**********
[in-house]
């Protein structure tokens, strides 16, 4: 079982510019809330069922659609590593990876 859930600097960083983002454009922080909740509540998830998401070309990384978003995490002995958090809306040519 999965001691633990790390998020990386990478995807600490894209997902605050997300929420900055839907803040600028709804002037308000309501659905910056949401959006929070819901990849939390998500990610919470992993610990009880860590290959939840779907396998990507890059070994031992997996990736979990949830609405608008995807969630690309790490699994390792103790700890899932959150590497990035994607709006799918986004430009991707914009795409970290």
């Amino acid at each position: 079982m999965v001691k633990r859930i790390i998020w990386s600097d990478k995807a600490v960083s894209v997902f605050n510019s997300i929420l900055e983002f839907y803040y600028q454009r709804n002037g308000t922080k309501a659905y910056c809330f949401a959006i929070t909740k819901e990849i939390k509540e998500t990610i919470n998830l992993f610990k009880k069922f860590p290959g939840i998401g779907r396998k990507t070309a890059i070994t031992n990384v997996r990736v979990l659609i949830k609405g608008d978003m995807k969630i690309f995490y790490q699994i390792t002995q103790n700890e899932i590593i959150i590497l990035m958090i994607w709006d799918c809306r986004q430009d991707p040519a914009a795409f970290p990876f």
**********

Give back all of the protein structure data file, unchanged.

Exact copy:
[in-house]
């Protein structure tokens, strides 16, 4: 079982510019809330069922659609590593990876 859930600097960083983002454009922080909740509540998830998401070309990384978003995490002995958090809306040519 999965001691633990790390998020990386990478995807600490894209997902605050997300929420900055839907803040600028709804002037308000309501659905910056949401959006929070819901990849939390998500990610919470992993610990009880860590290959939840779907396998990507890059070994031992997996990736979990949830609405608008995807969630690309790490699994390792103790700890899932959150590497990035994607709006799918986004430009991707914009795409970290």
């Amino acid at each position: 079982m999965v001691k633990r859930i790390i998020w990386s600097d990478k995807a600490v960083s894209v997902f605050n510019s997300i929420l900055e983002f839907y803040y600028q454009r709804n002037g308000t922080k309501a659905y910056c809330f949401a959006i929070t909740k819901e990849i939390k509540e998500t990610i919470n998830l992993f610990k009880k069922f860590p290959g939840i998401g779907r396998k990507t070309a890059i070994t031992n990384v997996r990736v979990l659609i949830k609405g608008d978003m995807k969630i690309f995490y790490q699994i390792t002995q103790n700890e899932i590593i959150i590497l990035m958090i994607w709006d799918c809306r986004q430009d991707p040519a914009a795409f970290p990876f």